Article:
DOVER, Del. — A former prison culinary instructor sued Delaware education officials in federal court Monday, claiming he was wrongfully fired for speaking about a deadly prison riot and hostage taking.

In the complaint, Anthony Stella claims state officials violated his free speech rights and breached the terms of his employment contract by terminating him without just cause.

“The defendants took action adverse against plaintiff as a direct and proximate result of and in retaliation for plaintiff’s First Amendment protected speech on matters of public concern,” Stella’s lawyers wrote.

Named as defendants in the lawsuit are the Delaware Department of Education, Education Secretary Susan Bunting, and Sandra Waldee-Warden, a teaching supervisor at James T. Vaughn Correctional Center.

Stella was working at Department of Correction’s maximum-security prison in Smyrna when inmates seized a building on Feb. 1, killing correctional officer Steven Floyd and taking three other staffers hostage. Two of the hostages were released during a standoff that lasted nearly 20 hours before police used a backhoe to breach a wall and rescue a female counselor.

With the prison on lockdown, Stella said he other prison workers could listen to hostage negotiations that were being broadcast over corrections officers’ radios and, as officials later discovered, could also be heard by the public over broadband radio.

After being confined to the prison for several hours, Stella was driving home when he received a call from a reporter with the News Journal of Wilmington and began speaking to him about his experiences that day as “a private citizen on a matter of public interest.” The interview was posted on the newspaper’s website later that night.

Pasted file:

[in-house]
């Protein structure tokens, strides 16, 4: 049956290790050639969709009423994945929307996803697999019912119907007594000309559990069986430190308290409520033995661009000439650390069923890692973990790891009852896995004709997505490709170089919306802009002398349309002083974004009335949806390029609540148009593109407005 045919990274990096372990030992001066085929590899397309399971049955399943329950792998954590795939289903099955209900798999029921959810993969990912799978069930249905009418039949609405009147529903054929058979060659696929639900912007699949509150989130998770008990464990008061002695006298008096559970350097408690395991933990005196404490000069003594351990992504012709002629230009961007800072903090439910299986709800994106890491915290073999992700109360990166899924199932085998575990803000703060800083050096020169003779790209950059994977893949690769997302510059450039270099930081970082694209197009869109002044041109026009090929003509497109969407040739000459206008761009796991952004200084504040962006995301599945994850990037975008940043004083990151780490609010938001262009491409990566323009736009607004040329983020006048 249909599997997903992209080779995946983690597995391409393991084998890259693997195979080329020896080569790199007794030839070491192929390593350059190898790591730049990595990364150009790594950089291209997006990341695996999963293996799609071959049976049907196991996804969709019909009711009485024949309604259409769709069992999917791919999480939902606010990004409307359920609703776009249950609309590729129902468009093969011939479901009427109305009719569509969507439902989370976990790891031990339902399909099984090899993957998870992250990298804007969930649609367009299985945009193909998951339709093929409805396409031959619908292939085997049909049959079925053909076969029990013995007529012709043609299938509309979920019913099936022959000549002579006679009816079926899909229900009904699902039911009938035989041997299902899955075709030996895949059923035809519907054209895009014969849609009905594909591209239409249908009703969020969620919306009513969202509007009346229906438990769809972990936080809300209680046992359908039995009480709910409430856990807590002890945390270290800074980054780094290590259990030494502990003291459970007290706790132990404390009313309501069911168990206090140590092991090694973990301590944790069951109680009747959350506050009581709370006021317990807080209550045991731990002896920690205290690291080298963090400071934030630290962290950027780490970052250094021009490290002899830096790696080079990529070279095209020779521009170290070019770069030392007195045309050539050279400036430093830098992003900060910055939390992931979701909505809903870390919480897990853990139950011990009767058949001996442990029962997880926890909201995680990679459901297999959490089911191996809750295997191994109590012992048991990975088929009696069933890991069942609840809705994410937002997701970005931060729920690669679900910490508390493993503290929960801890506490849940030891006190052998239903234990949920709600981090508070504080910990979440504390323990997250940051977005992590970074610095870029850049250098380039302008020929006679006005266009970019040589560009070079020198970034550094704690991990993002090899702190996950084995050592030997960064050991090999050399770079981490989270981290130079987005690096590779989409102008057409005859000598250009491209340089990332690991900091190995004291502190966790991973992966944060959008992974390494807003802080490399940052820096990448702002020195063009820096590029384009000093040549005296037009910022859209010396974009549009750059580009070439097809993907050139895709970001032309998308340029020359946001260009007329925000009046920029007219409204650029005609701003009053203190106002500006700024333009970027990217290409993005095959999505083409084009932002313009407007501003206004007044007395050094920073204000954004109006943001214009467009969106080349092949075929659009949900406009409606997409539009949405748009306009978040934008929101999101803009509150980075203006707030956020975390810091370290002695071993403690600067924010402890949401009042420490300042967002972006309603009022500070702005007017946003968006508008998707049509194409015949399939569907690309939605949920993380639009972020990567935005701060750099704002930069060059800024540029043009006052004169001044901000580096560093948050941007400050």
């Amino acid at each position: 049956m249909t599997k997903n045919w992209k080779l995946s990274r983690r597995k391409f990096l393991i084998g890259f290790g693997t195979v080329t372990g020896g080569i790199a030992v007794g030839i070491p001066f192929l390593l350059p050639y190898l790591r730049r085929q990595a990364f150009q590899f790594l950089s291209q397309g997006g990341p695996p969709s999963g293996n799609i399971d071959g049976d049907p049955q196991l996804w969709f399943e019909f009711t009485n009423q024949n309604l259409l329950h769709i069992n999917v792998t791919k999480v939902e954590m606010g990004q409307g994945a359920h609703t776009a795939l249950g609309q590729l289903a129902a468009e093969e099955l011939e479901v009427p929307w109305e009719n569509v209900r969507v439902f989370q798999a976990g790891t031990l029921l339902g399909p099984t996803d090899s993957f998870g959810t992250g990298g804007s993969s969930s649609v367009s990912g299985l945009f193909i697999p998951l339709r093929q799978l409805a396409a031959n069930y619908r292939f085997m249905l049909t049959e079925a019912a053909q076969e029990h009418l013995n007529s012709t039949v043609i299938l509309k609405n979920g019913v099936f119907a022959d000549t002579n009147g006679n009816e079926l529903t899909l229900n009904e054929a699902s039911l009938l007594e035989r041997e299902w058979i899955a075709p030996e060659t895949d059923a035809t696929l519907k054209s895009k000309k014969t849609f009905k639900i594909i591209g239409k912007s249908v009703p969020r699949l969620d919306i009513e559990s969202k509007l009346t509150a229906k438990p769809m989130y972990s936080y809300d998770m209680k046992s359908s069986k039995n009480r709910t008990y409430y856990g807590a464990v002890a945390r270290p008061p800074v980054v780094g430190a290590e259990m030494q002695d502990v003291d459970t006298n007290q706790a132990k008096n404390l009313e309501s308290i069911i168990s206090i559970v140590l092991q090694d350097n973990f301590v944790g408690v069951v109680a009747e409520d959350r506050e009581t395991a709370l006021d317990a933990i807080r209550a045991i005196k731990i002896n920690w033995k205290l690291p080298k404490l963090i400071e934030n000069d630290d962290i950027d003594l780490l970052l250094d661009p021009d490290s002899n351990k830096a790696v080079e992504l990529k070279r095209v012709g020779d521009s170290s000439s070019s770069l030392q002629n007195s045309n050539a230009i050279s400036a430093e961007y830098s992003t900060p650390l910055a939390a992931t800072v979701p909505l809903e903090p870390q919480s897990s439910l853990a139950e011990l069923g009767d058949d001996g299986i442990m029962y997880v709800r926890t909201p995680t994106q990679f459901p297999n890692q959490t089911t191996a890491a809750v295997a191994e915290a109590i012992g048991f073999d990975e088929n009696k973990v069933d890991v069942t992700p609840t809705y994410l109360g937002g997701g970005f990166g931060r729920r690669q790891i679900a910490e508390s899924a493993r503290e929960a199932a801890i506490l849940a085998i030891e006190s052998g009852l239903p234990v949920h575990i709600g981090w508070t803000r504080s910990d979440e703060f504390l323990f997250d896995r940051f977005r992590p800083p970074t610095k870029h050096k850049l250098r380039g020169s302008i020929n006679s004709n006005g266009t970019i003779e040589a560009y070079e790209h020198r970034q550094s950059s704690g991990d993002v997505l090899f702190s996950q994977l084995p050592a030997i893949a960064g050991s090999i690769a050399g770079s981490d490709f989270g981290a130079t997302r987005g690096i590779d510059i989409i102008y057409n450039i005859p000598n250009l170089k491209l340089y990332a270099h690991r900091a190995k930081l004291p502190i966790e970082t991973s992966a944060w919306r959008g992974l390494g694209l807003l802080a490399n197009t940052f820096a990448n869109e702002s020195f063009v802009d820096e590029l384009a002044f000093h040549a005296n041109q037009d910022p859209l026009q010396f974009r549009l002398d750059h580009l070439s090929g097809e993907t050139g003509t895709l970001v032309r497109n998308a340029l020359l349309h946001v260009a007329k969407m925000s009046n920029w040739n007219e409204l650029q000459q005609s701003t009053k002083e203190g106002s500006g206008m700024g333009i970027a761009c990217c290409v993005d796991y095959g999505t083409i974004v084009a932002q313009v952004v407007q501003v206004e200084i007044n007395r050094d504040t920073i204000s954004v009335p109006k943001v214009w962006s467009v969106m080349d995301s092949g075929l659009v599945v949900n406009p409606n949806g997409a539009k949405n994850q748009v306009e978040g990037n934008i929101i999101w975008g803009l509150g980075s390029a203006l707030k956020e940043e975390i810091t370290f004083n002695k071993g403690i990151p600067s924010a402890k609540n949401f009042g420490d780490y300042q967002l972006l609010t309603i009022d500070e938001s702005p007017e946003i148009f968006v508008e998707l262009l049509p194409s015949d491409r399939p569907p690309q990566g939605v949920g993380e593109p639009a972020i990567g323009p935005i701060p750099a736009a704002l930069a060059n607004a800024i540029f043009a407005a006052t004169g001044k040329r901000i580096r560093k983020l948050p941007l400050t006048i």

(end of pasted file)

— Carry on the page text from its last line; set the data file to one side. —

Stella also posted his thoughts about conditions at the prison on Facebook that same night but says he immediately deleted them after being contacted by a Department of Education supervisor.

“Plaintiff’s Facebook post was not an official communication concerning the prison education program on behalf of DOC or DOE but rather a statement by a private citizen on a matter of public concern,” the complaint states.

Stella nevertheless says he was notified in March that the DOE intended to terminate his employment for “misconduct in office and willful neglect of duty.” The notification said his actions violated the education department’s external communication policy, the Department of Correction’s public information and media policy, and the DOC’s code of conduct.

Stella says he was terminated by Bunting in April, and that a hearing officer upheld that decision on appeal in an August ruling.

Stella is seeking monetary damages, and an injunction ending what he describes as the illegal communications policies of the DOE and DOC.

A spokeswoman for the Department of Education said the agency cannot comment on pending litigation.